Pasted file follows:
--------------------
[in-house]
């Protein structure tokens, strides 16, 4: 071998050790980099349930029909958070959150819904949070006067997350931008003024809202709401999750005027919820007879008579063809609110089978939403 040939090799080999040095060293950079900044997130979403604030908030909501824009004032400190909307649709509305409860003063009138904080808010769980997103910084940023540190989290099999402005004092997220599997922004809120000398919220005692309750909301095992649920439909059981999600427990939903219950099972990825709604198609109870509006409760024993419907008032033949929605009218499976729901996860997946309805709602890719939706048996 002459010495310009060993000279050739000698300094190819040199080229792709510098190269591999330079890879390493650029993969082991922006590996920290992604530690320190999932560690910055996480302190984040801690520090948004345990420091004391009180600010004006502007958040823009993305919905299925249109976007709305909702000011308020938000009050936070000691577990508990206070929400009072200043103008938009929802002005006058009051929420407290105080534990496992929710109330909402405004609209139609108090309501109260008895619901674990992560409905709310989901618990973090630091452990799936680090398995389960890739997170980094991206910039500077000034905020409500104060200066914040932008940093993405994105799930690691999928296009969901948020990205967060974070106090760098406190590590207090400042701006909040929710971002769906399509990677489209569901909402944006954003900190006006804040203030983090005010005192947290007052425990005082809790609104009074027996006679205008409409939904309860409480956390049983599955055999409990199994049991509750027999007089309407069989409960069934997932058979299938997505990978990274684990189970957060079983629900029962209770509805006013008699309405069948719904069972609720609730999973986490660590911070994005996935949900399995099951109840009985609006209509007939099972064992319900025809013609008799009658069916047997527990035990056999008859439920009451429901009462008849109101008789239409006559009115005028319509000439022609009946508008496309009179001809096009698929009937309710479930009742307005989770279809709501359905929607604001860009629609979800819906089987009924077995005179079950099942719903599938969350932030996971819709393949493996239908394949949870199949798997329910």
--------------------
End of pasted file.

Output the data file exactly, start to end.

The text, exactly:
[in-house]
């Protein structure tokens, strides 16, 4: 071998050790980099349930029909958070959150819904949070006067997350931008003024809202709401999750005027919820007879008579063809609110089978939403 040939090799080999040095060293950079900044997130979403604030908030909501824009004032400190909307649709509305409860003063009138904080808010769980997103910084940023540190989290099999402005004092997220599997922004809120000398919220005692309750909301095992649920439909059981999600427990939903219950099972990825709604198609109870509006409760024993419907008032033949929605009218499976729901996860997946309805709602890719939706048996 002459010495310009060993000279050739000698300094190819040199080229792709510098190269591999330079890879390493650029993969082991922006590996920290992604530690320190999932560690910055996480302190984040801690520090948004345990420091004391009180600010004006502007958040823009993305919905299925249109976007709305909702000011308020938000009050936070000691577990508990206070929400009072200043103008938009929802002005006058009051929420407290105080534990496992929710109330909402405004609209139609108090309501109260008895619901674990992560409905709310989901618990973090630091452990799936680090398995389960890739997170980094991206910039500077000034905020409500104060200066914040932008940093993405994105799930690691999928296009969901948020990205967060974070106090760098406190590590207090400042701006909040929710971002769906399509990677489209569901909402944006954003900190006006804040203030983090005010005192947290007052425990005082809790609104009074027996006679205008409409939904309860409480956390049983599955055999409990199994049991509750027999007089309407069989409960069934997932058979299938997505990978990274684990189970957060079983629900029962209770509805006013008699309405069948719904069972609720609730999973986490660590911070994005996935949900399995099951109840009985609006209509007939099972064992319900025809013609008799009658069916047997527990035990056999008859439920009451429901009462008849109101008789239409006559009115005028319509000439022609009946508008496309009179001809096009698929009937309710479930009742307005989770279809709501359905929607604001860009629609979800819906089987009924077995005179079950099942719903599938969350932030996971819709393949493996239908394949949870199949798997329910």